So it made for a pleasing 100 mile week, my first in the best part of a year, and some reasonable quality in there too. Hopefully I can maintain that sort of mileage for a couple of weeks, before my taper for the Fling starts in about 3 weeks time.

Kudos must also go to BAC team mate Steve Way who ran 3.55 for 40 miles at the Barry 40 on Sunday, and in doing so achieved a world best (for an old boy) at the distance. Nicely done mate!

Thursday, 17 March 2016

Two weeks in running (to 13 Mar '16)

I wrote this blog post over a week ago but it got stuck on my laptop which went into melt down and had to go in for repair :o(

So it’s a 2+ week summary instead. Essentially the bumpy journey continues but overall heading in the right direction. My cold returned with a vengeance about 2 weeks ago and then rather annoyingly developed into sinusitis with some horrible headaches, particularly during the middle part of the day. So my planned mini taper for the Haworth Hobble last weekend turned into 5 days completely off running, and cancellation of my race plans.  Booo…. Somewhat frustrating, but definitely the right decision when looking at the bigger picture. The mega drive up north probably wouldn’t have been too much fun anyway.

I managed to get some reasonable runs in over the weekend instead, and have been back to something close to full training this week. The plan is to run the New Forest 50km this weekend instead and, although I’m far from 100%, at this moment in time it feels like a goer, and that it would be a positive training race to run. I’m going to be annoyed if I can’t run after paying a rather extortionate entry fee! I did think about running the Barry 40 track race for all of about 10 seconds – Mr Way sowed the seed – but not sure I could face the 160 laps.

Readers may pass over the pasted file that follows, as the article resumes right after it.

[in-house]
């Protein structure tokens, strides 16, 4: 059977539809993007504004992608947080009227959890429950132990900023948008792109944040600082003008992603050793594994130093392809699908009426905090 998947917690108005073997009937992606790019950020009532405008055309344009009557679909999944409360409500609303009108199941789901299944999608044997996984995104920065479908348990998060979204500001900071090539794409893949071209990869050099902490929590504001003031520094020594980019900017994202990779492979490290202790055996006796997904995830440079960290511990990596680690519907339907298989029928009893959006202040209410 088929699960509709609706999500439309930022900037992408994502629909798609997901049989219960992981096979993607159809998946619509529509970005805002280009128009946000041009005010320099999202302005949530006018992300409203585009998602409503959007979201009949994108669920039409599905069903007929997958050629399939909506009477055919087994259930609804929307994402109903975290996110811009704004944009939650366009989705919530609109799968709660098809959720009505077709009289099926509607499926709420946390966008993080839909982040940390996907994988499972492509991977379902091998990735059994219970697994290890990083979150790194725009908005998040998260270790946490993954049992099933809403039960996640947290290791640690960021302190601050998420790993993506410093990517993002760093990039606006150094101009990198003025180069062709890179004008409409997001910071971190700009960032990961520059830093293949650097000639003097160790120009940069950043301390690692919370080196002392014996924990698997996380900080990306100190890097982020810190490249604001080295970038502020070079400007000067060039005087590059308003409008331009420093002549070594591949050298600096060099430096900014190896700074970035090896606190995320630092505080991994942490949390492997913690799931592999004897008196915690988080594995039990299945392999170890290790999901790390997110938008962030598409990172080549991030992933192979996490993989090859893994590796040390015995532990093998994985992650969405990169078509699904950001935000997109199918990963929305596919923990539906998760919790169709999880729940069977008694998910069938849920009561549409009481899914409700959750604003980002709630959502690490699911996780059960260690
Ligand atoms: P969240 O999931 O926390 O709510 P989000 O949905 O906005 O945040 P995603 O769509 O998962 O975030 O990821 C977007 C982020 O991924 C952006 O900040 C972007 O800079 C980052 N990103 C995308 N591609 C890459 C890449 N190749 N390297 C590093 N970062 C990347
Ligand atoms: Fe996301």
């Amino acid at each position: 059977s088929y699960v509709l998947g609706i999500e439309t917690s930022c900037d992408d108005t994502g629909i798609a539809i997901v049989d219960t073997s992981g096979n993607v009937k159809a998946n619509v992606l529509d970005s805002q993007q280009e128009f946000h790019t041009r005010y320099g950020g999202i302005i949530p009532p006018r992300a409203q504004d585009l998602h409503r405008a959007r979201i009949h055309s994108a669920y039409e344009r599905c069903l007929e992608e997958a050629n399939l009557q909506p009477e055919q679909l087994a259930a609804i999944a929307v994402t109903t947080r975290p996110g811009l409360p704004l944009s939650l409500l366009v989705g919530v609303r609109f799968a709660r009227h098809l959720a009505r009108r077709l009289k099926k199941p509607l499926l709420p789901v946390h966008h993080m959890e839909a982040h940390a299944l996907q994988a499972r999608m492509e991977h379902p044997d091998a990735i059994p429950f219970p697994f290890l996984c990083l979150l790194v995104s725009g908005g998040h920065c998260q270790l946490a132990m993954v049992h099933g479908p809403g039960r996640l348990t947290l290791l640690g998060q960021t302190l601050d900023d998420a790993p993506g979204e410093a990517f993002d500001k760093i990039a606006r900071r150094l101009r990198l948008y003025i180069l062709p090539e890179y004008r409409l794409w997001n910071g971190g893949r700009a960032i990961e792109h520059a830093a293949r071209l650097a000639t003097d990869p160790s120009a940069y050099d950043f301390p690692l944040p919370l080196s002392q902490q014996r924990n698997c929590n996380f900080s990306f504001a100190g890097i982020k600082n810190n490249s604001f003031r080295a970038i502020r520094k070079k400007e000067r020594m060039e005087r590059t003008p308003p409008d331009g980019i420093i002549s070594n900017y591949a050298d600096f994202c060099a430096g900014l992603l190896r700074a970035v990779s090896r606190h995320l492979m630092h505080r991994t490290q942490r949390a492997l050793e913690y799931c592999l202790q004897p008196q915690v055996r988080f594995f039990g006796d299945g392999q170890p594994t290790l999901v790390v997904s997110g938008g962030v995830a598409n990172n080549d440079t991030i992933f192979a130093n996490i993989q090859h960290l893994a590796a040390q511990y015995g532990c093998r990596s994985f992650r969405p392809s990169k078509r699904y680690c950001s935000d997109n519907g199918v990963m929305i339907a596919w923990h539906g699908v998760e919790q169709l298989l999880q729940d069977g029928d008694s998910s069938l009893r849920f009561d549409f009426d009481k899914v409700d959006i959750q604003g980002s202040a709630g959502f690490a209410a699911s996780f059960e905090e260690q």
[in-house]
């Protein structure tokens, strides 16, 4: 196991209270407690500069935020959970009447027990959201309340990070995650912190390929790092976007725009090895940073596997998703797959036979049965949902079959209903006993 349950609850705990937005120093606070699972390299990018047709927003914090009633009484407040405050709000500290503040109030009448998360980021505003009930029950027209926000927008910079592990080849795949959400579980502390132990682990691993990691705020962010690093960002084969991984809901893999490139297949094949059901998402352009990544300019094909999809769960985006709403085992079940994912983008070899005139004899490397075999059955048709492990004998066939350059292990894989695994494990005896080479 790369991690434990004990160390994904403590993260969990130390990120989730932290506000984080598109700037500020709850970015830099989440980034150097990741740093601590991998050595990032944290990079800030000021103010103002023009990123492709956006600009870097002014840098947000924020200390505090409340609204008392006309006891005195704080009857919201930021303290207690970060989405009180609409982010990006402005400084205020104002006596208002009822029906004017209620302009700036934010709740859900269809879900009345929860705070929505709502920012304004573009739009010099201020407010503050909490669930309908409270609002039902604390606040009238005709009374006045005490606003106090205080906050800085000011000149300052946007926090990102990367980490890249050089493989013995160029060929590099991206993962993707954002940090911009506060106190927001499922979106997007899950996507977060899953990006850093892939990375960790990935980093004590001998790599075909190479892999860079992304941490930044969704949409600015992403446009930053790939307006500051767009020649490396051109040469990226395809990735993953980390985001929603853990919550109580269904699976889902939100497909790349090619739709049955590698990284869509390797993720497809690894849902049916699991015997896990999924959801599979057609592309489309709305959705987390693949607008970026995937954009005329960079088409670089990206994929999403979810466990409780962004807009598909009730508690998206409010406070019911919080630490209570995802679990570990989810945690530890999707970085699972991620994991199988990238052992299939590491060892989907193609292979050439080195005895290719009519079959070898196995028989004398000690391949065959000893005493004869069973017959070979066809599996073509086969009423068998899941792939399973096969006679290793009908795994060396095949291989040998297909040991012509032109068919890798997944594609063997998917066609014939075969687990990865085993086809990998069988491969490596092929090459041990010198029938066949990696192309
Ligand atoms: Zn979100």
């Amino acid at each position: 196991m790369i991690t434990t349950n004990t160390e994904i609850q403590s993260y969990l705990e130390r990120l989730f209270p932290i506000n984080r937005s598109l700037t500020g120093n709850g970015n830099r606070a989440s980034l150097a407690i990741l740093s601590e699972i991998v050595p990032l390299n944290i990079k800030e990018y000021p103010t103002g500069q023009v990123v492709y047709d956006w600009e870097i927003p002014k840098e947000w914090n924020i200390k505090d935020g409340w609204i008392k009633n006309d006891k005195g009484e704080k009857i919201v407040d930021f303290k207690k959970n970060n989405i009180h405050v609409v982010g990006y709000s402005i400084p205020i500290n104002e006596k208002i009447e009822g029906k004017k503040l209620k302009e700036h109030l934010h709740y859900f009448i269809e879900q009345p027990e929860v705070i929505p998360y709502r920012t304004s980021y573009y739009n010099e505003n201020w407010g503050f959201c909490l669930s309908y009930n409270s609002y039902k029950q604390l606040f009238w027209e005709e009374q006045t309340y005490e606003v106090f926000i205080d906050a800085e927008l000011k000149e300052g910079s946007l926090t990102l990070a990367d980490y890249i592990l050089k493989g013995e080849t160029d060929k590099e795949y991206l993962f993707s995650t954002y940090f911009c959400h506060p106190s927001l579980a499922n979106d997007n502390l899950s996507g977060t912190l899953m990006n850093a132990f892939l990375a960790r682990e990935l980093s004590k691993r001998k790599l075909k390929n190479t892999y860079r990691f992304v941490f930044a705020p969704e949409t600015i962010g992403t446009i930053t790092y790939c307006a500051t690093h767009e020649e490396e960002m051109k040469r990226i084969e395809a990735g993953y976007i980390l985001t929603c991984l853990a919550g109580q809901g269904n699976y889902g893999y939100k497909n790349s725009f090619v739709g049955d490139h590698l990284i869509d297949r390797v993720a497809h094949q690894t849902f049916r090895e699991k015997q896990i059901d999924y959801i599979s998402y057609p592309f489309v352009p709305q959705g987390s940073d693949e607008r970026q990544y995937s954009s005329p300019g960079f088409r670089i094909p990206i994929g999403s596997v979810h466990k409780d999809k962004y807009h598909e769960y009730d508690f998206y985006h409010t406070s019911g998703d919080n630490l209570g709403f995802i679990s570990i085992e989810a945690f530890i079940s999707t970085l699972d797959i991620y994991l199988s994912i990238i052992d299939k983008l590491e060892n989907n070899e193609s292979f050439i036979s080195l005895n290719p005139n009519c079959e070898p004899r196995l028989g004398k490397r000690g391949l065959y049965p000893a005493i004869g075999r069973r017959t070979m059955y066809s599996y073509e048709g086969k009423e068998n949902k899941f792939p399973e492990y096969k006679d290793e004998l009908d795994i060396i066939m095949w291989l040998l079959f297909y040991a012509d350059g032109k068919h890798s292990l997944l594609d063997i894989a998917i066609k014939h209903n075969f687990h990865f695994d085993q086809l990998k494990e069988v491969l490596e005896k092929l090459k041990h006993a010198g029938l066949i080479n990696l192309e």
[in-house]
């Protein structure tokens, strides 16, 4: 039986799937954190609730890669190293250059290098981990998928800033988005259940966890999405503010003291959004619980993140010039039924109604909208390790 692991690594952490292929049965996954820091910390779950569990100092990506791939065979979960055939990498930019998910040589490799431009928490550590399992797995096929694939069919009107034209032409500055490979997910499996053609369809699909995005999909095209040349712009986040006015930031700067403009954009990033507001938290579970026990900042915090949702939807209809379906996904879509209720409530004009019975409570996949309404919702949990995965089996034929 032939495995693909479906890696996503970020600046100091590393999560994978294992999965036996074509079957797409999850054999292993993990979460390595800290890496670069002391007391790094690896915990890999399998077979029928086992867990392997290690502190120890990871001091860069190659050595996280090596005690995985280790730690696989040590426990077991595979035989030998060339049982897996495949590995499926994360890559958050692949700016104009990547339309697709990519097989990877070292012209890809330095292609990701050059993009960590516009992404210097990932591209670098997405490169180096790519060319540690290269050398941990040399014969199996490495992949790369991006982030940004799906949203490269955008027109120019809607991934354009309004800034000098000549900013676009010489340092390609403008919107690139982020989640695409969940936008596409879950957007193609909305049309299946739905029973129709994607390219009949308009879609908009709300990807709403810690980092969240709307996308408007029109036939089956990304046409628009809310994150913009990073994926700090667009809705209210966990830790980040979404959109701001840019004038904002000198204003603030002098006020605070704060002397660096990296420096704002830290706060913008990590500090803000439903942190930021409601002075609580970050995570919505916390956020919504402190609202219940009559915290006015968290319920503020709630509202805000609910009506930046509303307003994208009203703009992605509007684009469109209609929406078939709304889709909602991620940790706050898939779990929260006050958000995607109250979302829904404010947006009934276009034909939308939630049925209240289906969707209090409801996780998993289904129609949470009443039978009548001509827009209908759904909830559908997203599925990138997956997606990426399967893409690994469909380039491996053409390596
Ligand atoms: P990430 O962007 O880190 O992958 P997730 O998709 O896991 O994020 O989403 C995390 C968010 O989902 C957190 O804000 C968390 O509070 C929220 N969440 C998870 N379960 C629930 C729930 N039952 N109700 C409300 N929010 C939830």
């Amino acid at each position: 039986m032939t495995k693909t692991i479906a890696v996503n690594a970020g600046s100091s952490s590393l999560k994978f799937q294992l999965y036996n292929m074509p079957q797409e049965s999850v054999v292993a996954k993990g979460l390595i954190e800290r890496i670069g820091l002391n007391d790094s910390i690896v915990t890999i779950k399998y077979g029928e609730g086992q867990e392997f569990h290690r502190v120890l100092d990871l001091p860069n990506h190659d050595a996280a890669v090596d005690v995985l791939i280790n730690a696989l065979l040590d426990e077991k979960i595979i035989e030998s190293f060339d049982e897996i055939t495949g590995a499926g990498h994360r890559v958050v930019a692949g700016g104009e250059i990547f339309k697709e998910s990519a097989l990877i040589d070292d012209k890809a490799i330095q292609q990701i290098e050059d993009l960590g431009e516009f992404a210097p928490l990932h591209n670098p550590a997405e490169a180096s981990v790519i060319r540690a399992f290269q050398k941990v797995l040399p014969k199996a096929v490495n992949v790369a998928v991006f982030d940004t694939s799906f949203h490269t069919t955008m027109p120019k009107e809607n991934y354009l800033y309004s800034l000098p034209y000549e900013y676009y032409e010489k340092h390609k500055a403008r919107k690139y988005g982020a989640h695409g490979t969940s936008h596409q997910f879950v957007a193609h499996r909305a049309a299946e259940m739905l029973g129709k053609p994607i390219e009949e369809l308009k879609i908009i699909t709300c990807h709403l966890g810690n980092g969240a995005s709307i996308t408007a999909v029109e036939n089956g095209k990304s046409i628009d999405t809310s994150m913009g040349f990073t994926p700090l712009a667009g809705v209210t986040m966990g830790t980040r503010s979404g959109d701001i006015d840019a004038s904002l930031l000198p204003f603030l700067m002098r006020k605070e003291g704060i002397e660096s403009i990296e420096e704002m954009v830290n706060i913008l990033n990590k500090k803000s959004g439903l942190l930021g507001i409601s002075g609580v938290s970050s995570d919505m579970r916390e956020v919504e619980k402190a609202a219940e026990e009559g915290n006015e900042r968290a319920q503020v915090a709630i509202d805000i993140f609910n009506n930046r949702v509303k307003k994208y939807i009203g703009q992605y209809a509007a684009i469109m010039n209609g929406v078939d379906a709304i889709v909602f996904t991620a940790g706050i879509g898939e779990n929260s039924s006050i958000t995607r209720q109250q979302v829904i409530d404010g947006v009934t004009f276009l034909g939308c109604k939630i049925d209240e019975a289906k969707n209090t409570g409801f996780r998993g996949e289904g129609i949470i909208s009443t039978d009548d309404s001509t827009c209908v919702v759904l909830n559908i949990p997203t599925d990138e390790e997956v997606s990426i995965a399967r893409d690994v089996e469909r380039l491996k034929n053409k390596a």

I had an enjoyable run out at the Wimborne 20 a couple of weekends ago, just using it as a long progressive training run, and feeling very comfortable until the last 5 when the hills and my cold meant a levelling out of splits as opposed to getting quicker.

The Fling isn’t a million miles away now so I’m just keen to keep on the straight and narrow of health and fitness. The consistency hasn’t been too bad, I’ve managed 6 out of 7 of the BAC Wednesday night marathon sessions, plus lots of brisk longish runs, and some 5km efforts too.  Not over cooking it early in the year remains my mantra, hence a little a bit of caution here and there. Not a usual trait of ultra runners!

The BAC rabble at the Wimborne 20